Tuesday, May 22, 2018
Education

Florida lawmakers mulling ways to make state universities more affordable

TALLAHASSEE — With another school year nearing, parents and college students across Florida are making weekend trips to the store, gathering supplies for dorm rooms, apartments and preparing for that seismic shift from home to campus.

Gov. Rick Scott and lawmakers are getting ready for changes, too. At those same colleges and universities.

A reworking of the popular Bright Futures scholarship, a new focus on making students finish school in four years and a major overhaul of how tuition is paid are just some of the ideas state policymakers are roughing out, even as campuses brace for another semester's influx of students.

"My personal vision is that our universities in Florida will, at some point in time, be thought of as national elite destination universities," said incoming Senate President Joe Negron, a Stuart Republican whose district includes northern Palm Beach County.

Negron concedes, "It won't happen in two years. But we can get a really good start toward that."

Negron wants to steer another $1 billion toward Florida's 12 public universities, helping finance that reputational upgrade.

Part of it will include rebuilding the Bright Futures scholarship so that its top award again covers 100 percent of tuition and fees, along with a $300 per-semester stipend for books.

"Where your money is, there your heart is also," Negron has said of his priority.

On Florida campuses, where parents and students acknowledge hearing of the changes being kicked around, there are questions. And some doubts.

Chase Labash, an 18-year-old freshman from Port Orange at Florida State University, is a top-ranked Bright Futures student.

But he said pouring more money into the high end of the program may not be that good an idea.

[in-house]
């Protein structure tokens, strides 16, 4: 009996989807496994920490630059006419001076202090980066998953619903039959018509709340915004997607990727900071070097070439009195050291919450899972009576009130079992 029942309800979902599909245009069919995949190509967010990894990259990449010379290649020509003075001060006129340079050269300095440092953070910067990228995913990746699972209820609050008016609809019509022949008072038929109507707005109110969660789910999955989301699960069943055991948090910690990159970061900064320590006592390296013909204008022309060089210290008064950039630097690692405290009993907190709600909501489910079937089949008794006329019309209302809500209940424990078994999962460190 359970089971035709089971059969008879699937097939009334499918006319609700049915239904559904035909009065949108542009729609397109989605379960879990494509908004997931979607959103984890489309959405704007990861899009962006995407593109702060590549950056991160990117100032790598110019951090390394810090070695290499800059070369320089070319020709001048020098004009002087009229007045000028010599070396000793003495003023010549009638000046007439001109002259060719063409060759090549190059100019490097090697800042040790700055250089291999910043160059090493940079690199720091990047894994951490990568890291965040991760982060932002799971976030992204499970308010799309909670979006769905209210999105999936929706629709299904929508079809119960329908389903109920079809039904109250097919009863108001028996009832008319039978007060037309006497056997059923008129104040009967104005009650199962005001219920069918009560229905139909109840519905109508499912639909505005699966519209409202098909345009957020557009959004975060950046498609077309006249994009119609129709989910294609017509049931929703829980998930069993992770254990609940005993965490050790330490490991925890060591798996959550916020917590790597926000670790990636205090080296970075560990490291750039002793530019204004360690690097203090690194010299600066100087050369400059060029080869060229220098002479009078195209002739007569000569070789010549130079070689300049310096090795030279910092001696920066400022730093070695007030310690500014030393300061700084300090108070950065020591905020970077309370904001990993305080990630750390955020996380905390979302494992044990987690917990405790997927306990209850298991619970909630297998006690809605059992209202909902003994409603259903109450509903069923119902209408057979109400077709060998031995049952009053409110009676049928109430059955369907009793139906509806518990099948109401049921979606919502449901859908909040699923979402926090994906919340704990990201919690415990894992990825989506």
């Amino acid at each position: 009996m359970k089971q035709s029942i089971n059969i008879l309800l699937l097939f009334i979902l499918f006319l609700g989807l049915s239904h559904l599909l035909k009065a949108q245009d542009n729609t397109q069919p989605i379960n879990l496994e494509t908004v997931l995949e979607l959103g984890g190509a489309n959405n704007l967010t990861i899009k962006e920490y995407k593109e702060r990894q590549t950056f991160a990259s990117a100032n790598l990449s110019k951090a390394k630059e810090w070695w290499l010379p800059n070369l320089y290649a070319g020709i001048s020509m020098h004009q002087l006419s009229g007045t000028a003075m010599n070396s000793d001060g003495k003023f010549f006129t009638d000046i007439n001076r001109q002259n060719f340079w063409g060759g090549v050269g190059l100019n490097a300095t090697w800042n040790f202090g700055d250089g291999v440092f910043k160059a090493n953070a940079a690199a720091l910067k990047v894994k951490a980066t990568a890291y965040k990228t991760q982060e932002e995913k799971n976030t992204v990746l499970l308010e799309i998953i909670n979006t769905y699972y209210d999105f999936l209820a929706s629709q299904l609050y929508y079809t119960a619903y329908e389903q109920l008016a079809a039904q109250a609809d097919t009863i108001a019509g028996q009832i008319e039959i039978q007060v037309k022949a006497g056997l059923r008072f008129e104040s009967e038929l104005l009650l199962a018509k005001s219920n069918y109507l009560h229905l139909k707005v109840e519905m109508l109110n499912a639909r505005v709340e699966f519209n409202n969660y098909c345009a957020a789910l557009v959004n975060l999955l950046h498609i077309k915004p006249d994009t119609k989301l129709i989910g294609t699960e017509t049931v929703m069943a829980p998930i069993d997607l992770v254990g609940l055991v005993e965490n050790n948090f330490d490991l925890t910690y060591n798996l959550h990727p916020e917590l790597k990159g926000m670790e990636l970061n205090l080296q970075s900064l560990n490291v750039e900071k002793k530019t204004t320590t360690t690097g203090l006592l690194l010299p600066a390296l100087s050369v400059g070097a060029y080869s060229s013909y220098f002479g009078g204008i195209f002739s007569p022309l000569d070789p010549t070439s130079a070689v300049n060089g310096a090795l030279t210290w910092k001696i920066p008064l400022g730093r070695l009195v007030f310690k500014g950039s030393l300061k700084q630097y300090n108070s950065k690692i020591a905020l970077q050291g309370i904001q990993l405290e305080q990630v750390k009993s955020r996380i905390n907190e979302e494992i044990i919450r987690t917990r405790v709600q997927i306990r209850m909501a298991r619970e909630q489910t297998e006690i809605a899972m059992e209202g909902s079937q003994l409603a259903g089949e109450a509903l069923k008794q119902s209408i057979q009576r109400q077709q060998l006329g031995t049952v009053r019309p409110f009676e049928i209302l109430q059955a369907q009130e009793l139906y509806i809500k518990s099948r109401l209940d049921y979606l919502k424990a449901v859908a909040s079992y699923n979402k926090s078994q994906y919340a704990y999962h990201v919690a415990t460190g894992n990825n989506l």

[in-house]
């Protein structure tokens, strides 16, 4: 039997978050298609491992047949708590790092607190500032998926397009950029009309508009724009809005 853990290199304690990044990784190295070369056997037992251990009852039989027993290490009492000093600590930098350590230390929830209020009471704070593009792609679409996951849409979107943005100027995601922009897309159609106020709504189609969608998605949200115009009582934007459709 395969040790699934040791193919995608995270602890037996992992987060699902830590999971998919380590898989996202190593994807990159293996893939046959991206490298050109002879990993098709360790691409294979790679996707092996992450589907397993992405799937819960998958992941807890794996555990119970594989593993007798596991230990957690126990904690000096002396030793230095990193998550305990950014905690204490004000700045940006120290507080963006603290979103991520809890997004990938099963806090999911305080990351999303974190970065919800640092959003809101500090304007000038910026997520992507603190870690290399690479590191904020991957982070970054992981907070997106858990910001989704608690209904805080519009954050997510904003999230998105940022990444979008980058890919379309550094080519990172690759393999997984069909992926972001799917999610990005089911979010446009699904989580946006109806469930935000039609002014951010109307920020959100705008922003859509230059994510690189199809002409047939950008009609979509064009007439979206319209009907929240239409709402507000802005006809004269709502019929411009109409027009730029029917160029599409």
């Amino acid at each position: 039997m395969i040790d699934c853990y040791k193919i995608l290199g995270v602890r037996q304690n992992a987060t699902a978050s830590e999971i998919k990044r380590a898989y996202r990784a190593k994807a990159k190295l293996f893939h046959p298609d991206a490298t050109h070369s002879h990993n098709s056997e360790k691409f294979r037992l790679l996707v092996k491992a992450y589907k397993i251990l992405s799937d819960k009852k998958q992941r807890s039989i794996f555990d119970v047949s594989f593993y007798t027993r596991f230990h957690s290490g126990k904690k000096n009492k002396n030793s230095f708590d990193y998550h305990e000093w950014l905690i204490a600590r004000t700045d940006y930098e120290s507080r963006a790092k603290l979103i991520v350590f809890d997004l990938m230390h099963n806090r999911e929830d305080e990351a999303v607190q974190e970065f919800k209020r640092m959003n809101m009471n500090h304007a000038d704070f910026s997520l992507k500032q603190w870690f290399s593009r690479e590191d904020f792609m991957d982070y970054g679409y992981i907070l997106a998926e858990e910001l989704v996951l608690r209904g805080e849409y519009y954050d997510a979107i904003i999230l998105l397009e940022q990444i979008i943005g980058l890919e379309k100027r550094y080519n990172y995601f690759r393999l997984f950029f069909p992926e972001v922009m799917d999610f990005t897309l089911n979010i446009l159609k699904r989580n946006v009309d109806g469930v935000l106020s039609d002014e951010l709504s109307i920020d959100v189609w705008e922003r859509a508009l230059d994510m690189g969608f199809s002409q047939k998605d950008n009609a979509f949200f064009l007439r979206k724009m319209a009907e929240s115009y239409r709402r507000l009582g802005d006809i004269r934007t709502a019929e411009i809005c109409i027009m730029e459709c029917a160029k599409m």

"I think it would be better to bring up the lower Bright Futures award," Labash said. It would help more people. And it might help more families that are struggling to put a kid through school.

The students with the highest grades earning the so-called Academic Scholars award now receive about half the average tuition cost for the state's 12 universities. Bright Futures, which was created in 1997, paid the entire tuition cost of tuition for Academic Scholars in its early years — a level Negron wants restored.

The more heavily used, second-tier Florida Medallion Scholars award is aimed generally at students getting strong "B" grades. But it isn't targeted for change. Medallion Scholars used to get 75 percent of college tuition and fees, but it covers less than 40 percent now.

"The Academic award winners have access to other grants and scholarships," Labash said. "They might not need the 100 percent funding as much as other families."

Leah Percal, an FSU freshman from Fort Lauderdale, is a Bright Futures Medallion Scholars award winner. About 86,000 received Medallion Scholars awards in 2014-15, more than double the number getting the Academic Scholars award, according to the state's latest records.

"I have Florida Prepaid, like a lot of my friends," Percal said of the state's longtime program that allows families to save for tuition when their future students are still in diapers.

"I don't know if increasing Bright Futures will have much of an effect on that," she said.

It would. And could even lead to students getting money back from the state.

Lawmakers are expected to consider the overhaul in next spring's Legislature, although preliminary review will begin soon after the November elections.